Well, it remains to be seen, but if it doesn’t work, if we don’t end up taking the strong action needed to avoid an immoral destruction of our climate, I suspect it will be because such action was blocked by conservatives — supported by the ironically-named “values voters” and “moral majority.”

Then again, if an appeal to morality won’t work, what will?

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12 Responses to Torture and Global Warming: Can a moral argument succeed in an immoral world?

  1. IANVS says:

    RENDITION shows how immoral the world can be. Bring boxes of tissues for mama.

  2. paulm says:

    morality make way for survival….things are heating up!

  3. Ron says:

    Joe,

    You’re losing it.

    I agree with you, of course, that torture is immoral, and the government is immoral, but trying to draw parallels between torture and your anti-global warming campaign is an extreme stretch, especially when you want to use that same government to tax the hell out of everybody to fight your fight.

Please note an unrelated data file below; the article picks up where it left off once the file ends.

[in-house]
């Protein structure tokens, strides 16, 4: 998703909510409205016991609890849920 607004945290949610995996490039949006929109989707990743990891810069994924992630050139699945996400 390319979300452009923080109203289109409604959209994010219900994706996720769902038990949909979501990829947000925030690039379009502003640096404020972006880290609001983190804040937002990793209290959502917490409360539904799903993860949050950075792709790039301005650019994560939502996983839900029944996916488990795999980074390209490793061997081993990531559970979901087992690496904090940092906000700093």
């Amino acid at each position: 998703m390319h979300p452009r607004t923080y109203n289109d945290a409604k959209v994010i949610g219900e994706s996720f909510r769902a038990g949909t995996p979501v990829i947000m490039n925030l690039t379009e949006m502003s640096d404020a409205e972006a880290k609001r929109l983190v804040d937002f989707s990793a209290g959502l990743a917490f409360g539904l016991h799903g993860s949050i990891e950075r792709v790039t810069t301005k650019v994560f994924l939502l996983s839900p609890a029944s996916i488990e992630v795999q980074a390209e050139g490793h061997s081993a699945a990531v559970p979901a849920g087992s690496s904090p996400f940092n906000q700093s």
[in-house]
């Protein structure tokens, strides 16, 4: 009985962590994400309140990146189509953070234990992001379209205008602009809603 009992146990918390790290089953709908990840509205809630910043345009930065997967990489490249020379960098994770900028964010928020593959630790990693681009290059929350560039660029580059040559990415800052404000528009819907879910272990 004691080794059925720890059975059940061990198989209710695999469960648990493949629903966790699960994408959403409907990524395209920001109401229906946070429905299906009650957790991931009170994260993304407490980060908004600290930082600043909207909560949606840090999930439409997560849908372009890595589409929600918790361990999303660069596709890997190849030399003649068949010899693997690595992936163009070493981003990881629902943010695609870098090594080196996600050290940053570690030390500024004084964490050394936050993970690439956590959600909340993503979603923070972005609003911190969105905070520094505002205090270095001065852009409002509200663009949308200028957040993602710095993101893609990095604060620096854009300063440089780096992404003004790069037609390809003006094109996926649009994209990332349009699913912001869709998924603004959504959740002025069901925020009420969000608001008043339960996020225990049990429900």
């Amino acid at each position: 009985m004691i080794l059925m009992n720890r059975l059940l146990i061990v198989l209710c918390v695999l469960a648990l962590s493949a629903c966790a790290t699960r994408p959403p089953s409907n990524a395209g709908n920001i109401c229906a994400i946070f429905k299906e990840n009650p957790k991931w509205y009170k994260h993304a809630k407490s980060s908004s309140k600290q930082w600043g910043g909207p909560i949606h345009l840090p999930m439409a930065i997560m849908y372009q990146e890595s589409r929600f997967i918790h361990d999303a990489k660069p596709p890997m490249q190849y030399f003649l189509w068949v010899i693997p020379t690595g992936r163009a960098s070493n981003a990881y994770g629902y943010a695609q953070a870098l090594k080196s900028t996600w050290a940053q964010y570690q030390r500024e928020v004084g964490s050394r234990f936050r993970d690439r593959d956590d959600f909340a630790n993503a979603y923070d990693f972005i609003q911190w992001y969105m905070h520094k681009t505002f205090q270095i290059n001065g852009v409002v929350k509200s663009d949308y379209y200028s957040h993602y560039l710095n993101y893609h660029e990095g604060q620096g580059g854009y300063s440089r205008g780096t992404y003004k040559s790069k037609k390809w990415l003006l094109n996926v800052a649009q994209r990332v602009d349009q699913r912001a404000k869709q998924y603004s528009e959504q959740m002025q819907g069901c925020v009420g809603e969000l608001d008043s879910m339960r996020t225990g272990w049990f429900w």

Taxation is immoral, too.

    This sort of twisted, murky ‘morality’ is a lot like Hillary Clinton’s praise for the Soviet invasion of Afghanistan and her glossing over of the killing fields because it somewhat advanced women’s rights.

    The end does not justify the means. That is true whether we are talking about gathering intelligence, overthrowing evil governments, or fighting pollution.

    Al Gore couches it in language of faith and morality because he has neither full scientific support nor sufficient political support.

    Paulm,

    Human civilization cannot long survive without morality. But I must say that your comment would make an eye-catching bumpersticker for Joe’s propaganda campaign.

  4. Joe says:

    Ron:

    1) I am not particularly in favor of carbon or gasoline taxes.
    2) It is absurd to compare taxation and torture — or to call taxation immoral. Government could not function without taxation, and without government we would have anarchy, which is immoral.
    3) Al Gore uses the moral argument in part because no amount of science will convince some people (e.g you).